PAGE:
Film Fess by Helene Ravlich

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Posted on Thursday 2/11/2017 November, 2017 by

“One day, I’m 15 years old I’m in society then… next I’m out. You telling me that I’m gonna never go home?” 

Writing about documentaries over the past few years I’ve had the chance to see some pretty humbling and disturbing stories, and probably use the term “heartbreaking” to describe way too many of them. Not many have actually moved me to tears however, but tonight’s film 15 TO LIFE: KENNETH’S STORY most definitely did that.

Directed and written by Nadine Pequeneza, it tells the story of a young black man called Kenneth Young, who is sentenced to what equates to a life – and more – in prison for his role in several armed robberies. This is despite the fact that he was a troubled 14-year-old at the time, and wasn’t actually armed.

“They was like, ‘Mr. Young, you know, you’re not going home, you’re going to die in prison’,” says Young in the opening minutes. “It’s just like one day I’m 15 years old, I’m in society. Then, the next day, I’m not and you’re telling me I’m gonna never go home? That’s kind of like, hard to deal with. And I couldn’t grab the concept of that.” I challenge anyone to say that they could, and when more of his background is revealed it demonstrates that the poor kid definitely had the numbers stacked against him from day one.

With a mother who was a crack addict at the time and 15-year-old sister with a baby that he was forced to drop out of school at the age of eleven to watch, it’s clear from early on that Young’s violent neighbourhood and problematic home heavily influenced his actions. Jacques Bethea, the man who coerced him into crime and Kenneth’s mother’s crack dealer, also played a major role. He was the man holding the gun, known to be a violent character and supposedly threatened the teen’s life if he did not assist in the robberies. And despite all of this, Bethea actually ended up with a lesser sentence than Young, how bloody unfair is that?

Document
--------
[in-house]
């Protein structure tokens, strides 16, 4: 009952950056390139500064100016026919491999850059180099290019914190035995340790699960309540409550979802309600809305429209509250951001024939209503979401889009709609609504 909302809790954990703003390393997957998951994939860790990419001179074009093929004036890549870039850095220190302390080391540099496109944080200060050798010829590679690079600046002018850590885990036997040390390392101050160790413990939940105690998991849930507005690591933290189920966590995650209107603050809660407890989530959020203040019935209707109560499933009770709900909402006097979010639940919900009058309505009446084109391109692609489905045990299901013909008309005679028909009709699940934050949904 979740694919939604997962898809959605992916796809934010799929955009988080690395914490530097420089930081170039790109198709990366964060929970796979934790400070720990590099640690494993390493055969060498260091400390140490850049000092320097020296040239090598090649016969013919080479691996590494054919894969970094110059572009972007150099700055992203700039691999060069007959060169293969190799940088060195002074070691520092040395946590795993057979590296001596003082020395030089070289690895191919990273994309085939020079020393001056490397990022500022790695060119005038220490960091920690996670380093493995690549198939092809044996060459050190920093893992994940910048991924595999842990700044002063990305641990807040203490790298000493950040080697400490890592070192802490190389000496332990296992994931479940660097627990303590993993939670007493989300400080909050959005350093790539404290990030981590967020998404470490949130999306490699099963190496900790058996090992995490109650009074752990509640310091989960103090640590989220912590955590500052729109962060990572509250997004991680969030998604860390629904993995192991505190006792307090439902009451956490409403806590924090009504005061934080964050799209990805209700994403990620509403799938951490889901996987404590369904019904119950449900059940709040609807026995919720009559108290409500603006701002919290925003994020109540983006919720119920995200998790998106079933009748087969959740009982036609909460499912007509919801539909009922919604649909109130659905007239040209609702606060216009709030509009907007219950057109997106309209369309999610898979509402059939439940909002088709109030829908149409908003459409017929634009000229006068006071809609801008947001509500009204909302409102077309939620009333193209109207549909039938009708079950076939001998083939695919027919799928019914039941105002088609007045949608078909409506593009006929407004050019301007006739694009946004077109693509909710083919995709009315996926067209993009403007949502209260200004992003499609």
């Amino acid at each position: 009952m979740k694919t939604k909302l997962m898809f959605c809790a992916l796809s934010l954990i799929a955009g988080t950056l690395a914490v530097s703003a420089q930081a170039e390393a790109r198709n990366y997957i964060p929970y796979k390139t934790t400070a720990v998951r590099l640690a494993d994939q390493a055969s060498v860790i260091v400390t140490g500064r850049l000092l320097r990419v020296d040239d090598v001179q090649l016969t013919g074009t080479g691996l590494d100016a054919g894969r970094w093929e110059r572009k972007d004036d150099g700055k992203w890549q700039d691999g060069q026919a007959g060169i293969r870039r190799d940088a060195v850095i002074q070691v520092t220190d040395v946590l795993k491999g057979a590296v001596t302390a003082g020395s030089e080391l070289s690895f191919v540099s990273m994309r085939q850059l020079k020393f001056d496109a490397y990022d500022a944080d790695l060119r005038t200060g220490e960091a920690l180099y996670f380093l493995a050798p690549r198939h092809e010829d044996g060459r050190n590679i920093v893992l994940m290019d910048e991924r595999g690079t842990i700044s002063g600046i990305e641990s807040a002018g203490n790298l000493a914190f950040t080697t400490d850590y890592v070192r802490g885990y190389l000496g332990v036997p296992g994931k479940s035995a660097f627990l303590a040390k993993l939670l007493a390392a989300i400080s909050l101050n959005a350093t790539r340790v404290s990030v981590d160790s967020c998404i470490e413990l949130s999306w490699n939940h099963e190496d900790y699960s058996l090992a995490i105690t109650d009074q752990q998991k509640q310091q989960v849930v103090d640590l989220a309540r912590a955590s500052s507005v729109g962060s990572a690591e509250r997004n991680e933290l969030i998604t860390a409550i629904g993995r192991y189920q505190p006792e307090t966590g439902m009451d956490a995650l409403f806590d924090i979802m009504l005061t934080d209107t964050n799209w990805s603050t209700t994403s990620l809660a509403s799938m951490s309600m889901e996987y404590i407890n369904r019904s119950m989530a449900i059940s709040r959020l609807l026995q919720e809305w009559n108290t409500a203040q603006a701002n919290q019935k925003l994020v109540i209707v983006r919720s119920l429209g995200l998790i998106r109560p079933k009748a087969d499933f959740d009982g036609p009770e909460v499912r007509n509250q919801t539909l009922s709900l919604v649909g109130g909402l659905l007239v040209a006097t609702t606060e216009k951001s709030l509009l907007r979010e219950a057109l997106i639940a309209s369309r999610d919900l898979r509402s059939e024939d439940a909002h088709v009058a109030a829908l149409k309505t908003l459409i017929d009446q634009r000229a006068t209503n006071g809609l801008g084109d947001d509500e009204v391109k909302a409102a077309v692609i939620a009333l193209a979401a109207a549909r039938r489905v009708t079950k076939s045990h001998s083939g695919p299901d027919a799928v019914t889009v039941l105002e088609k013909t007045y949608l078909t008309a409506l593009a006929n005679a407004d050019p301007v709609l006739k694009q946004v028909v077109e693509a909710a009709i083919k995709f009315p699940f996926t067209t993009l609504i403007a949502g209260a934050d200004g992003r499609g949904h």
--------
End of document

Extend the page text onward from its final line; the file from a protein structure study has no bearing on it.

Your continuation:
In prison now, serving four consecutive life sentences, Young - who was tried as an adult - is one of 200 Florida prisoners sentenced to life when they were children. The United States is the only country in the world that routinely condemns children to die in prison. 15 TO LIFE: KENNETH’S STORY is the story of one of those children, now seeking a second chance in Florida with the help of a dedicated, kick arse legal team.

As the film goes on it suggests that Young’s case is complicated by the fact that it’s over a decade old and by Florida’s wildly unpleasant history regarding black men, in particular, a pattern of fear and punishment that extends into today’s penal system. Quite appallingly, it turns out to be complicated even more by what he’s done right during his time inside. When the judge hearing his case assesses that his good behaviour and impressive educational achievements only go to show that his imprisonment has been appropriate, I actually laughed out loud in disbelief. A kindly retired warden, Ron McAndrew testifies on Young’s behalf, saying: “nobody’s handed him a thing. Because of the length of his sentence, [the state] won’t give him a GED program. They won’t give him any education because they feel it’s a waste”. The emotions passing over Young’s face as the court case goes on are so hard to watch, and yep, with undoubtedly lead to more than one viewer’s “leaky eyes”.

Young’s story is incredibly sad, and even sadder is the fact that he is not alone. The United States justice system has sent 2,500 children to life without parole since the early 1990’s. 70 percent of those crimes by juveniles were, like Young’s, under the direction of an adult. If by watching 15 TO LIFE: KENNETH’S STORY even a handful of people are moved to help bring about change then it is more than worthwhile – the fact that it is a captivating watch is an added bonus.

15 TO LIFE: KENNETH’S STORY premieres Thursday 2 November 8.30pm on Rialto Channel

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